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Joint Commission report shows gains in safety
Like most risk managers, you've probably been pushing extra hard to improve safety over the last few years, and The Joint Commission says all the hard work is paying off.
Hospitals have steadily improved the quality of patient care over a six-year period, saving lives and improving the health of thousands of patients, according a recent Joint Commission report. The data come from Improving America's Hospitals: The Joint Commission's Report on Quality and Safety 2008, an analysis of National Patient Safety Goal compliance and hospital quality measures related to heart attacks, heart failure, pneumonia, or surgical conditions, provides scientific evidence of improved patient care.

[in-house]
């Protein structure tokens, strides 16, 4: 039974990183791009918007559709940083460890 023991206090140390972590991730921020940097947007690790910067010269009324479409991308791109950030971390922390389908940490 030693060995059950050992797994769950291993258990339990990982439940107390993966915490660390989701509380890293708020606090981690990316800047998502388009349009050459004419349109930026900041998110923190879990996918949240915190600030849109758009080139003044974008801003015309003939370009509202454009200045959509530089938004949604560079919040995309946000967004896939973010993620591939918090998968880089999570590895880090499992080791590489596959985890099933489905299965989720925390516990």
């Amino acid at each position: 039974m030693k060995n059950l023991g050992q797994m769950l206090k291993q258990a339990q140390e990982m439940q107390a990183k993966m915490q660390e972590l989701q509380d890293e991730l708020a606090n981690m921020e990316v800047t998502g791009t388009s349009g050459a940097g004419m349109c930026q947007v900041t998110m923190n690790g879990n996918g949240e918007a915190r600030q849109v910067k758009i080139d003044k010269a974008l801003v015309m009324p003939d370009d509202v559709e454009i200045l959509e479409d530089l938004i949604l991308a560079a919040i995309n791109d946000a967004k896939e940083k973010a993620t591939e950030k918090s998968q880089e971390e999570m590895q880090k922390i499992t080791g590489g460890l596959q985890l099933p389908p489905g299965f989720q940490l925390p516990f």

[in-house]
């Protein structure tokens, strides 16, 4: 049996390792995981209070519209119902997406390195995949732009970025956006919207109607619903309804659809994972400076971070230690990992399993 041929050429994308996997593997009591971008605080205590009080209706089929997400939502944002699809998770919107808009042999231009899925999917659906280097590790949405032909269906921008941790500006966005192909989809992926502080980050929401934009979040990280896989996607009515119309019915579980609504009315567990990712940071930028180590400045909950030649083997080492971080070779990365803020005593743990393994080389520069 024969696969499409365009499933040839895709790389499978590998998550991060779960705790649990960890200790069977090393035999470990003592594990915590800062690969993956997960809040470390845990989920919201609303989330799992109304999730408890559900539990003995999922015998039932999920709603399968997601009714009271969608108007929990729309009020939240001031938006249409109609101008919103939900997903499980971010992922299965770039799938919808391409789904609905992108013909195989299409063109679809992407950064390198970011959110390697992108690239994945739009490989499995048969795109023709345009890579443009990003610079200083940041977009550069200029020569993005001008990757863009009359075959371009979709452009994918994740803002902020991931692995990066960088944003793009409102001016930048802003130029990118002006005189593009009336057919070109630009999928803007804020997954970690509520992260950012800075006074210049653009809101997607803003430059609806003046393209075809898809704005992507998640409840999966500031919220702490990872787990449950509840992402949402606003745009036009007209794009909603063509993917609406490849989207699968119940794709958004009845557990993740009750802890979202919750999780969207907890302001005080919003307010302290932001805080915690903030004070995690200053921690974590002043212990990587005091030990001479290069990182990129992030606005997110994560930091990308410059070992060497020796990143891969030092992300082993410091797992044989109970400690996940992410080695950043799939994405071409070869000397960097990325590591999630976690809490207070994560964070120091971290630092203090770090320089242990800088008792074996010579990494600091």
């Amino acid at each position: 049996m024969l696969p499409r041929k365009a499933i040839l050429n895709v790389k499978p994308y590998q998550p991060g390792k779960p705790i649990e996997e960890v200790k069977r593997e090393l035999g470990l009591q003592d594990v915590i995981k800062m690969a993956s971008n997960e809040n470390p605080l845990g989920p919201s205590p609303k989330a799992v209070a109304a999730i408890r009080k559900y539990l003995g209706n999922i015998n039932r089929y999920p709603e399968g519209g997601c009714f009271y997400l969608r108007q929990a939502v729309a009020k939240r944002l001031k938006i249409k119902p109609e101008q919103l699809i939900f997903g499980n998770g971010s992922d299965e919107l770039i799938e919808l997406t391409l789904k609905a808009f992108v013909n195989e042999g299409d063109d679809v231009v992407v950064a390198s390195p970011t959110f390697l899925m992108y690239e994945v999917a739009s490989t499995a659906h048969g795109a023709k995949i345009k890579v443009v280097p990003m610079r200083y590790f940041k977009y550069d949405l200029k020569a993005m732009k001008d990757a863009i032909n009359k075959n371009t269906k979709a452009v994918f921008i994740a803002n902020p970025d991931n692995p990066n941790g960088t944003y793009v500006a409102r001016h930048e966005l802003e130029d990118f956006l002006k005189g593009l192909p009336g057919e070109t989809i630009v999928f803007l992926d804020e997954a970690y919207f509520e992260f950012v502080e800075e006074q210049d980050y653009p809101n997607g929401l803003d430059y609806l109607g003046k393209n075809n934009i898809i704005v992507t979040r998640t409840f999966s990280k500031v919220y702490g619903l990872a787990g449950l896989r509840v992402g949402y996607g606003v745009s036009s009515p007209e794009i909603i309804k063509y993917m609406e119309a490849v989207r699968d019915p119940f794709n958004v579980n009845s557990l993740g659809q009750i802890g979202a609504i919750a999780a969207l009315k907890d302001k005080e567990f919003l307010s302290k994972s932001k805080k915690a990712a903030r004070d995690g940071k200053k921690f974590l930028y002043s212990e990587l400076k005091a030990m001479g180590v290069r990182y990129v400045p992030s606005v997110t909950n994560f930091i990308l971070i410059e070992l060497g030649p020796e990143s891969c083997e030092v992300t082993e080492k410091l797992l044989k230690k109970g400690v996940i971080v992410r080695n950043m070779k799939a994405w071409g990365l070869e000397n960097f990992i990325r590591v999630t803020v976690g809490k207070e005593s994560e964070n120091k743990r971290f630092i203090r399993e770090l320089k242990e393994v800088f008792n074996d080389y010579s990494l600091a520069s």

There were some dramatic improvements over the six-year period of data collection, especially in providing smoking cessation advice. For example, hospitals provided this advice to 98.2% of heart attack patients in 2007 compared with 66.6% in 2002. Hospitals greatly improved their results from 2002 to 2007 in providing this advice to heart failure patients (from 42.2% in 2002 to 95.7% in 2007) and patients with pneumonia (from 37.2% to 93.7%). Other strong improvements included providing discharge instructions to heart failure patients (from 30.9% to 77.5%) and providing pneumococcal screening and vaccination to pneumonia patients (from 30.2% to 83.9%).